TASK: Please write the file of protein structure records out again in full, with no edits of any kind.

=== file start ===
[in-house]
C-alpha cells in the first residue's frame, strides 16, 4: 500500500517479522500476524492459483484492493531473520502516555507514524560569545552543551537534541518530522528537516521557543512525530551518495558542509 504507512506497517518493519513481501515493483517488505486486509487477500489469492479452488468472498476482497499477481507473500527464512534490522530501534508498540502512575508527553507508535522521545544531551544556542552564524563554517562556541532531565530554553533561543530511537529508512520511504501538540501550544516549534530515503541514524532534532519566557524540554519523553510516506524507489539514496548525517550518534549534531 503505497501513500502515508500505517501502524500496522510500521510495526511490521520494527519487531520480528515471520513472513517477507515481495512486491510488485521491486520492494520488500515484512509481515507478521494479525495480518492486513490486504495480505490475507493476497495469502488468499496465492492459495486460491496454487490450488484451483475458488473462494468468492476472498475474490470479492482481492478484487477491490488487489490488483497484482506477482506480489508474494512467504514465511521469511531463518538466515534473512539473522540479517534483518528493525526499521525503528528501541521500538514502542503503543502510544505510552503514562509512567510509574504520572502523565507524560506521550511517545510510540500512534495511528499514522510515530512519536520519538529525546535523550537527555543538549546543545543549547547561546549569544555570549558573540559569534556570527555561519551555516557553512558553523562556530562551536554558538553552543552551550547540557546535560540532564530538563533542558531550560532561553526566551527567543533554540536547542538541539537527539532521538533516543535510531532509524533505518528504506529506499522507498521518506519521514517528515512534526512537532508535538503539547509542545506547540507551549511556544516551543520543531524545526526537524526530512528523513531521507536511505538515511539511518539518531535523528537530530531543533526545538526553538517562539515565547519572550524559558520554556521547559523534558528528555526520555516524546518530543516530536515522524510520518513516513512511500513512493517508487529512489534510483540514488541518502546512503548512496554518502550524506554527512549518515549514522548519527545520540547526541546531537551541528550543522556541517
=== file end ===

[in-house]
C-alpha cells in the first residue's frame, strides 16, 4: 500500500517479522500476524492459483484492493531473520502516555507514524560569545552543551537534541518530522528537516521557543512525530551518495558542509 504507512506497517518493519513481501515493483517488505486486509487477500489469492479452488468472498476482497499477481507473500527464512534490522530501534508498540502512575508527553507508535522521545544531551544556542552564524563554517562556541532531565530554553533561543530511537529508512520511504501538540501550544516549534530515503541514524532534532519566557524540554519523553510516506524507489539514496548525517550518534549534531 503505497501513500502515508500505517501502524500496522510500521510495526511490521520494527519487531520480528515471520513472513517477507515481495512486491510488485521491486520492494520488500515484512509481515507478521494479525495480518492486513490486504495480505490475507493476497495469502488468499496465492492459495486460491496454487490450488484451483475458488473462494468468492476472498475474490470479492482481492478484487477491490488487489490488483497484482506477482506480489508474494512467504514465511521469511531463518538466515534473512539473522540479517534483518528493525526499521525503528528501541521500538514502542503503543502510544505510552503514562509512567510509574504520572502523565507524560506521550511517545510510540500512534495511528499514522510515530512519536520519538529525546535523550537527555543538549546543545543549547547561546549569544555570549558573540559569534556570527555561519551555516557553512558553523562556530562551536554558538553552543552551550547540557546535560540532564530538563533542558531550560532561553526566551527567543533554540536547542538541539537527539532521538533516543535510531532509524533505518528504506529506499522507498521518506519521514517528515512534526512537532508535538503539547509542545506547540507551549511556544516551543520543531524545526526537524526530512528523513531521507536511505538515511539511518539518531535523528537530530531543533526545538526553538517562539515565547519572550524559558520554556521547559523534558528528555526520555516524546518530543516530536515522524510520518513516513512511500513512493517508487529512489534510483540514488541518502546512503548512496554518502550524506554527512549518515549514522548519527545520540547526541546531537551541528550543522556541517